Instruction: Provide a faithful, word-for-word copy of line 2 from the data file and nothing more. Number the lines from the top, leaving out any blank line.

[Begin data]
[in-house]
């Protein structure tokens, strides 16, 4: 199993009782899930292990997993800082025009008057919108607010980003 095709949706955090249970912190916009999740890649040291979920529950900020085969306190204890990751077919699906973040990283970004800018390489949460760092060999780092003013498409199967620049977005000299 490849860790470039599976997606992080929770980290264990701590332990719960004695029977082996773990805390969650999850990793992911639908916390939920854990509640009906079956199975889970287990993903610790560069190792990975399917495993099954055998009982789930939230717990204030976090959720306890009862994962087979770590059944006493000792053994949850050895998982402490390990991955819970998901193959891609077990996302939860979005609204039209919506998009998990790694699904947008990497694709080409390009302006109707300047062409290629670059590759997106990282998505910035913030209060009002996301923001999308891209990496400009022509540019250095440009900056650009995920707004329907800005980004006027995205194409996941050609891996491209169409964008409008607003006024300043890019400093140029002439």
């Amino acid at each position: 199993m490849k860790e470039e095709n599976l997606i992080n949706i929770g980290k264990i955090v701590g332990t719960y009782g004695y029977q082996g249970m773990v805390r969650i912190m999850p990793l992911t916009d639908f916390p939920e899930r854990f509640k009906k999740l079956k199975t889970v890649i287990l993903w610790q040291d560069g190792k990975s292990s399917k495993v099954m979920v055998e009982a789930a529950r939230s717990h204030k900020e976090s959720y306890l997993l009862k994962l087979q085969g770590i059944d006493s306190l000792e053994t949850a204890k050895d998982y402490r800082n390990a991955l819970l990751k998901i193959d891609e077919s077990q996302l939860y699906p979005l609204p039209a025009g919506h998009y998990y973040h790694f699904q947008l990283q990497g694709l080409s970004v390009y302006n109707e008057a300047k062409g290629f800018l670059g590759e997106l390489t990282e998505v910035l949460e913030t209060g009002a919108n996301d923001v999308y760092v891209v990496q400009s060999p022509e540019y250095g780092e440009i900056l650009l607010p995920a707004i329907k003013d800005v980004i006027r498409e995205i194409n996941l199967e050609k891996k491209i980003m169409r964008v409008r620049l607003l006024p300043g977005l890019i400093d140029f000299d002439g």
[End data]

């Protein structure tokens, strides 16, 4: 199993009782899930292990997993800082025009008057919108607010980003 095709949706955090249970912190916009999740890649040291979920529950900020085969306190204890990751077919699906973040990283970004800018390489949460760092060999780092003013498409199967620049977005000299 490849860790470039599976997606992080929770980290264990701590332990719960004695029977082996773990805390969650999850990793992911639908916390939920854990509640009906079956199975889970287990993903610790560069190792990975399917495993099954055998009982789930939230717990204030976090959720306890009862994962087979770590059944006493000792053994949850050895998982402490390990991955819970998901193959891609077990996302939860979005609204039209919506998009998990790694699904947008990497694709080409390009302006109707300047062409290629670059590759997106990282998505910035913030209060009002996301923001999308891209990496400009022509540019250095440009900056650009995920707004329907800005980004006027995205194409996941050609891996491209169409964008409008607003006024300043890019400093140029002439």